1) The monkey stood tall ......
.........................................
.........................................
.........................................
2) The green chilies tasted...
.......................................
.......................................
.......................................
Chorus..............................
.......................................
.......................................
......................................
3) Put 'yer money on the red six.....
..........................................
.........................................
...........................................

... and voila you have memorized the song. If I find my mind go blank for a second, well you know where you are in the song so I just picture those first few words of the verse and here it comes.

I sing a lot, when I driving, when I'm shopping, all the time. Don't be afraid to. People look at you sure but deep down they wished they had the nerve to do it to.

Ladyluke
04-21-2013, 07:10 PM
To memorize a song I listen to it a lot, if recording is available. Sometimes my group makes a recording for this purpose. I put it on my phone so I can listen whenever I feel like it. Sometimes, with, sometimes without the music and lyrics in front of it.

I write out the lyrics by hand. If needed I do this multiple times, depending on how much preparation time is left. A good night of sleep after a good rehearsal does wonders for my memorization.

And I sing it often, in the car, when waiting, and on practice sessions during which I want to get notes, lyrics, cut offs, dynamics right. I sing in a small group, so we have to get all this straightened out before a performance.

I never had to memorize song and instrument together for a performance, so no experience to share with that.

NG

ukuloonie
04-21-2013, 07:19 PM
Thanks..........

barefootgypsy
04-22-2013, 02:49 AM
I suffer from anxiety when I sing or perform songs, I continually practice a song and know it fairly well and even have smooth transitions between chords and I know how to correct when I miss a chord.
but when I step in front of the microphone to record the song my mind empties, my fingers get all twisted and I forget all my words and I have rely on my music sheet again.
How do you guys remember the songs and chords as you play?
is this a valid question?Drew, a good friend on this forum put me on to this page just a few days ago... look at the posts - and this is all really useful stuff, I'm so impressed with it and am going to take it on board myself.... the Bulletproof Musician.... (http://www.bulletproofmusician.com/what-every-musician-ought-to-know-about-stage-fright/)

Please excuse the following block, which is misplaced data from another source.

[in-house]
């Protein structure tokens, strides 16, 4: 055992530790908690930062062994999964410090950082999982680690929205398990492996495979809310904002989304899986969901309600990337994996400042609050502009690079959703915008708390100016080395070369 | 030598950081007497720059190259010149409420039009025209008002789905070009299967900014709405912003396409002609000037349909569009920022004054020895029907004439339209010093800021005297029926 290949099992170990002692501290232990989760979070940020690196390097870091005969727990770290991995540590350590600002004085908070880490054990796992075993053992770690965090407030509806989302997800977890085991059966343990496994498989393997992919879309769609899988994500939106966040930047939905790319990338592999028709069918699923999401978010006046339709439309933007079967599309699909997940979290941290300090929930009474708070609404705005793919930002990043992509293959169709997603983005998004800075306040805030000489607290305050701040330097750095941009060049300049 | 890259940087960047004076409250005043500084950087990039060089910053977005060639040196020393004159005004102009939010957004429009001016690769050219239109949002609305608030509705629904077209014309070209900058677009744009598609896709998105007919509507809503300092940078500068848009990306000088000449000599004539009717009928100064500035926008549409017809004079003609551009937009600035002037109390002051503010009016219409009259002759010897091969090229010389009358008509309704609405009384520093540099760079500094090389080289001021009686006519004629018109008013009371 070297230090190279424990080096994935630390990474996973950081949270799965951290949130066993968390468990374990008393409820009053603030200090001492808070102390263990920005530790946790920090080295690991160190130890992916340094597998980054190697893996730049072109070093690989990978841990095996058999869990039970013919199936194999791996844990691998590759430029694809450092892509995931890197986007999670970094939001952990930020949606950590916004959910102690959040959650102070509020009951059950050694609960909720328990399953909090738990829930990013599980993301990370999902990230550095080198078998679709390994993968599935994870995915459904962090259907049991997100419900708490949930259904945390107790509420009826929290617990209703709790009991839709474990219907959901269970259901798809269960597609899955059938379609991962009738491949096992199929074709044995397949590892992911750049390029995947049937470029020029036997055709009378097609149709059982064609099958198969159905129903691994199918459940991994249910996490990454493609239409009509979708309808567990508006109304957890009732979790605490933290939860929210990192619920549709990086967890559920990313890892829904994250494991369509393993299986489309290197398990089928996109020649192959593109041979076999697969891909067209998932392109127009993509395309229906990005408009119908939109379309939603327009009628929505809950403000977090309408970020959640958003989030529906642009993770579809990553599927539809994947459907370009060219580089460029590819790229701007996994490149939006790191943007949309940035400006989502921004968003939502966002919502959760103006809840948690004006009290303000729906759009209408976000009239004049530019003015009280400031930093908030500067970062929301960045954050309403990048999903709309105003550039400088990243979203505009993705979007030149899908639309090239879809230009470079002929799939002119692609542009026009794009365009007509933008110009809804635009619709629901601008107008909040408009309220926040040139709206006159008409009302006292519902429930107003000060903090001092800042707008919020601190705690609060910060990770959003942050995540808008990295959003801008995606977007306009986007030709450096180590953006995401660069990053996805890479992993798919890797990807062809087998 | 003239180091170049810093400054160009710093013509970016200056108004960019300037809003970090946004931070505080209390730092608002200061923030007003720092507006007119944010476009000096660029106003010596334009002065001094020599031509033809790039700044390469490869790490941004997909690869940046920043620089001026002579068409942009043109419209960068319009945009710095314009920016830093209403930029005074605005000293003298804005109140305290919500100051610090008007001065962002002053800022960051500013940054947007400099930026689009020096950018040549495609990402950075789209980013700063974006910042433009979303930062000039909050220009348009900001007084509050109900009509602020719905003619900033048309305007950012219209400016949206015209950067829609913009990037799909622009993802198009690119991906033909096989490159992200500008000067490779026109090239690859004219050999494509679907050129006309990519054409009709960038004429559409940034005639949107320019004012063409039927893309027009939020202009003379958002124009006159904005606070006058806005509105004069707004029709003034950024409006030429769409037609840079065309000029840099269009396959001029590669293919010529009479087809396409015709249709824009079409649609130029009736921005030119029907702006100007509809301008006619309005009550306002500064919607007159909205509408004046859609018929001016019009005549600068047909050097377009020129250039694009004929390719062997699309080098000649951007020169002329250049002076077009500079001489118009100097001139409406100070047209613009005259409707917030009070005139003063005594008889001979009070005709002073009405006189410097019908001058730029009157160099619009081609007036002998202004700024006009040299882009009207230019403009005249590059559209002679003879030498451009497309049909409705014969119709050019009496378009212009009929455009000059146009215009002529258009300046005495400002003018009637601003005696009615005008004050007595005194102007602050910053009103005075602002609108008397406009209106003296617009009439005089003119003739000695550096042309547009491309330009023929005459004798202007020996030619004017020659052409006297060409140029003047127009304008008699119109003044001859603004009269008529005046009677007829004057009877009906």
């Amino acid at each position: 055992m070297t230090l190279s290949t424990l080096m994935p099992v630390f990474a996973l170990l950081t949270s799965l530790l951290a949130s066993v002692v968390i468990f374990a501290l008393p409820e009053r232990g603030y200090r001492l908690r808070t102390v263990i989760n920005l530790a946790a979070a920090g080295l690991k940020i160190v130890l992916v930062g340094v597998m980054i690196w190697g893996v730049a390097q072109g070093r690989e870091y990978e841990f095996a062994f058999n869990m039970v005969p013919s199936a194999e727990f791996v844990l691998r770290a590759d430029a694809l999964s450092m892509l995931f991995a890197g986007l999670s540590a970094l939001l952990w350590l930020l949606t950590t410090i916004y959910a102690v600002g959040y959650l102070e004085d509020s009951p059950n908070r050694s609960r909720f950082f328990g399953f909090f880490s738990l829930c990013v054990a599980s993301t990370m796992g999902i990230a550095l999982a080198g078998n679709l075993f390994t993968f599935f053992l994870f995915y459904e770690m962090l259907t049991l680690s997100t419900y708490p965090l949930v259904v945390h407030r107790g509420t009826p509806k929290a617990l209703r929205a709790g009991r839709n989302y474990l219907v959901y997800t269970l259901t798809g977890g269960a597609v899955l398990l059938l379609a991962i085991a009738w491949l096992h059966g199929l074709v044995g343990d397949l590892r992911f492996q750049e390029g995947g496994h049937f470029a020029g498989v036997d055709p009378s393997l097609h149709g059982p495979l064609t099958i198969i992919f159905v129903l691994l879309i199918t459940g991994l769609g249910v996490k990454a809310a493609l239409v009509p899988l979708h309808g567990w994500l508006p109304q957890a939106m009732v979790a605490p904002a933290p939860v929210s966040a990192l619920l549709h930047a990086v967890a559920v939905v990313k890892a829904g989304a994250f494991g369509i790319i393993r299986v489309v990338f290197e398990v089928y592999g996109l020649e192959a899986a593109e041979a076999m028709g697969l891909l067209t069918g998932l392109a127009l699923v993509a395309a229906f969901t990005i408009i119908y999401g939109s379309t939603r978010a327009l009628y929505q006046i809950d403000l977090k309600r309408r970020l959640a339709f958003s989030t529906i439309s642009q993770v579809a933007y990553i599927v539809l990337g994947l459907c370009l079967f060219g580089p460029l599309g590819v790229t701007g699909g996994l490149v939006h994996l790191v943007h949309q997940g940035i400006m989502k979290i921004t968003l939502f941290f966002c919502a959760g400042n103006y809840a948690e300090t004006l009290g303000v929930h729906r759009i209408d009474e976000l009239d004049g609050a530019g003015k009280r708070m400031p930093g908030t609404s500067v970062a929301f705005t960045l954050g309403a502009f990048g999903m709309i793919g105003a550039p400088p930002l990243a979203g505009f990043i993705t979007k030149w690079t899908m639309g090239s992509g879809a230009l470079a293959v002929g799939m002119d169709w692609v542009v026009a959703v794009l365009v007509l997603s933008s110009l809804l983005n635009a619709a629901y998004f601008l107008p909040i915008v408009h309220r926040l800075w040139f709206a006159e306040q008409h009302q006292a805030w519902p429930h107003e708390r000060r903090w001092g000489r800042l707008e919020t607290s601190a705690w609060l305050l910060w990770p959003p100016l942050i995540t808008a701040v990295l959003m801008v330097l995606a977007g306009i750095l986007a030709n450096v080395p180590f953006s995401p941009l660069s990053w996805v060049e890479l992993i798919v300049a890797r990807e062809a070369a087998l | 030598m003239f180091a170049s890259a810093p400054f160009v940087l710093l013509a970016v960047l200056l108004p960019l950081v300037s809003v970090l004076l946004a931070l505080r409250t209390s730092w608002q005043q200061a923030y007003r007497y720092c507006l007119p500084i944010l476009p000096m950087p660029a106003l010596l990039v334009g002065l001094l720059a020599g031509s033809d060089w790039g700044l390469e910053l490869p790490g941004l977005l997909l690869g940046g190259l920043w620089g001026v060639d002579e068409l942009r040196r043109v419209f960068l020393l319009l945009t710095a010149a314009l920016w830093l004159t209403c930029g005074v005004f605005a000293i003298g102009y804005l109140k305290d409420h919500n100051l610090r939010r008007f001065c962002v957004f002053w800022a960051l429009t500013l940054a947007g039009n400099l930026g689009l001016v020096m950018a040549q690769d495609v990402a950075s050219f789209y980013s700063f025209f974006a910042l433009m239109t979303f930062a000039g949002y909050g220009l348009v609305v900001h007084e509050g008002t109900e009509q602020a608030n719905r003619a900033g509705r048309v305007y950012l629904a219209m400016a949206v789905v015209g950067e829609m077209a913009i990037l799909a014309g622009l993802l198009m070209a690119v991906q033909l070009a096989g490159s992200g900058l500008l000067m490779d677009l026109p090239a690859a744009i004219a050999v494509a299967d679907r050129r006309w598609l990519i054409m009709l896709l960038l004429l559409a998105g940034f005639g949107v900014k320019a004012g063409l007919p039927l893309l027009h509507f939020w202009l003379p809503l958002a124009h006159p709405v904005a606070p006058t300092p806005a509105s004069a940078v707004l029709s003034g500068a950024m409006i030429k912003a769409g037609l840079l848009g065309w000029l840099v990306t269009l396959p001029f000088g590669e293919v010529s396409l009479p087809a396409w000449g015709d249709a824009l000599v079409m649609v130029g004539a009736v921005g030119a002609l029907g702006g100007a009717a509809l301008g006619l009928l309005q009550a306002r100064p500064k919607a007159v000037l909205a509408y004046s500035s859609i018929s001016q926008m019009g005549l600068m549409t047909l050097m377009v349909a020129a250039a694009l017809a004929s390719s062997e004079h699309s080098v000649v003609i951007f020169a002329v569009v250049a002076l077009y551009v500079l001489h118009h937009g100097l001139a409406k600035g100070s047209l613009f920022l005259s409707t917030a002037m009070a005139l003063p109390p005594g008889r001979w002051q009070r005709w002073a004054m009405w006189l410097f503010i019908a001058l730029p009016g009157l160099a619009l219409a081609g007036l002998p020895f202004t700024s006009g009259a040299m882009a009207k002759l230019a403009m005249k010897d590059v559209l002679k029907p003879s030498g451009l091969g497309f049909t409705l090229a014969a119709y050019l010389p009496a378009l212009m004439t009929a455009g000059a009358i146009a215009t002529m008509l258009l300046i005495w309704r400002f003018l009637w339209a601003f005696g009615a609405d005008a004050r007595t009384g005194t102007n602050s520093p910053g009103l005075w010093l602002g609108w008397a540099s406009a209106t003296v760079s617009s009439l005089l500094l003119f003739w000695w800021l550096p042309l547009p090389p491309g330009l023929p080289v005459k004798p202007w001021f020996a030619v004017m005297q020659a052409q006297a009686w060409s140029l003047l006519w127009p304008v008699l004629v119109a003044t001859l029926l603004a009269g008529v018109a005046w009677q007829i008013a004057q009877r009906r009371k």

GinnyT11
04-22-2013, 02:58 AM
Drew, a good friend on this forum put me on to this page just a few days ago... look at the posts - and this is all really useful stuff, I'm so impressed with it and am going to take it on board myself.... the Bulletproof Musician.... (http://www.bulletproofmusician.com/what-every-musician-ought-to-know-about-stage-fright/)

Lesley, this is great. Please post it as a new thread about performance anxiety so more people will see it.

26tiki
04-22-2013, 05:25 AM
Wow! Fantastic advice, well done team! I reckon its just practice, practice, practice. The more you play along and sing it (however you decide to- music, chord sheets, lyrics etc), the more you find you're own 'groove' in the song. My jam buddy (a very talented man) has been encouraging me to sing & play for the last 4 months (love playing, love singing - even tho I'm not great a it) but to me it's always been like patting your head and rubbing your tummy- could do one or t'other, but not both at the same time.
From constant repitition & practicing its become something I hardly hav to think about anymore & I've found what I can & can't do, but also where my voice will fit in a song. You just need to believe that you can & do it!
Patience, practice & believe.. Check yourself back in a few months and you'll probably be amazed.

pabrizzer
04-30-2013, 06:32 PM
It is really amazing how just clicking record on a little camera can make one nervous.
Still on my own at home so totally comfortable but the pressure is on as soon as I decide to record.
Weird.
As for memorising words - I can't. I have probably about 3 or 4 songs than I know from memory.
Otherwise I need those lyric sheets.

ukuloonie
04-30-2013, 06:59 PM
mm I know that feeling very well.
Thanks Pabrizzer.

ukuloonie
04-30-2013, 07:01 PM
Drew, a good friend on this forum put me on to this page just a few days ago... look at the posts - and this is all really useful stuff, I'm so impressed with it and am going to take it on board myself.... the Bulletproof Musician.... (http://www.bulletproofmusician.com/what-every-musician-ought-to-know-about-stage-fright/)
Cool thanks I will check this article out

bunnyf
10-03-2013, 03:11 PM
I am so surprised, Pabrizzer! I would not know that from your vids. You give off a very chilled vibe. I can pick a song that I know cold but if I press that record button I'm like a deer in the headlights. I actually flub less when I'm live in front of an audience than when I'm alone trying to record a vid. I once sent a vid to one of my kids, playing a song for her bday and she enjoyed it, but then I sent her some of the 1000 takes it took for me to get that recording and she laughed her ass off. What's with that? I don't feel that nervous and it really should be no pressure since you can delete it and do it again, but for me it's harder than doing an open mic.